Secretary of State Hillary Rodham Clinton on Tuesday strongly defended her department’s incremental response to the slayings of protesters in Syria, arguing that demands for the ouster of Syria’s president would accomplish little without the support of key allies in the region.
Clinton also sought to portray the Obama administration’s policy in both Syria and Libya as examples of “smart power,” an approach she said emphasizes collective action and international consensus over unilateral solutions that rely disproportionately on American troops and treasure.
“It’s not just brute force, it’s not just unilateralism, it’s being smart enough to say, ‘You know what? We want a bunch of people singing out of the same hymn book,” said Clinton, who appeared with Defense Secretary Leon Panetta at a national security forum at National Defense University, in Southwest Washington.
In some of her bluntest language to date on the administration’s cautious response to the Syrian uprising, Clinton acknowledged the limited U.S. ability to directly influence Syria, a country with few economic or political ties to the United States. And she struck back at critics who have accused the United States of failing Syria’s pro-democracy movement by not yet publicly demanding the removal of President Bashar al-Assad. Administration officials said last week that such a call might come within days.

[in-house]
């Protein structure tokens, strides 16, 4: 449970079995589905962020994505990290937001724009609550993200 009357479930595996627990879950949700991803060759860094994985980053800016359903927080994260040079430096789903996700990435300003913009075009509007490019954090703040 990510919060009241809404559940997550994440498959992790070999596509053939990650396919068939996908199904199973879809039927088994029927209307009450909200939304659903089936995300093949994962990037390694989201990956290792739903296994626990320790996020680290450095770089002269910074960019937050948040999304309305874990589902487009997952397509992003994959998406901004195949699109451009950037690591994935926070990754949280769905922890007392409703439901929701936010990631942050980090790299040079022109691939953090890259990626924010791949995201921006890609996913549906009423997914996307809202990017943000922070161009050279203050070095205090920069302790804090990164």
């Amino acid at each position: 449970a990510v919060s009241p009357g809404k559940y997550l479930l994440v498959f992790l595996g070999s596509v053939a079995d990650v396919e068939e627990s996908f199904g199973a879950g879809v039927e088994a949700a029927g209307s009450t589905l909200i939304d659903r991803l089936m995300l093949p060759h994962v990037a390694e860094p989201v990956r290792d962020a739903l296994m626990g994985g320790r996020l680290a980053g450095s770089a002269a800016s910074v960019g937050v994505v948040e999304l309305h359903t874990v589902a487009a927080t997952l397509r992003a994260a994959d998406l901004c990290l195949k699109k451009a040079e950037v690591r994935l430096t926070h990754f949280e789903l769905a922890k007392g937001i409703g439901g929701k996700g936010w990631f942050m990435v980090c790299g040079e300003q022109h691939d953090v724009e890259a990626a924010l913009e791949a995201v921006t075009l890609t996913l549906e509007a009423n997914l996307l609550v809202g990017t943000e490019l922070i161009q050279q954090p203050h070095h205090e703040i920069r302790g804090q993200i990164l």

“It’s not going to be any news if the United States says ‘Assad needs to go.’ OK, fine, what’s next?” asked Clinton, who spoke before a room packed with service members, academics and journalists. “If Turkey says it, if [Saudi] King Abdullah says it, if other people say it, there is no way the Assad regime can ignore it.”
Clinton pointed to fresh successes in building a “chorus of condemnation” against Assad, noting strong statements last week by Saudi Arabia and other Gulf states as well as by Turkey, Syria’s neighbor and major trading partner.
Clinton was asked by one audience member whether the more limited U.S. responses to recent Middle East unrest suggests that the United States is no longer prepared to preserve stability in troubled corners of the globe. Clinton replied that Americans would still lead, but she said the administration’s message to the world was that the United States would not carry the burden alone.
“It’s a message that the United States stands for our values, our interests and our security but that we have a very clear view that others need to be taking the same steps to enforce a universal set of values and interests,” Clinton said.
Both Clinton and Panetta warned of weakened U.S. security if Congress enacts deeper cuts to the budgets for defense and diplomacy.
“Very simply, it would result in hollowing out the force,” Panetta said “It would terribly weaken our ability to respond to the threats in the world. But more importantly, it would break faith with the troops and with their families.”
A stripped-down military and diplomatic corps also would undermine the country’s ability to deal with new threats, from cyberattacks to the challenge of rising economic powers such as China and India, he said.
But he added, “I don’t think we have to choose between our national security and fiscal responsibility.”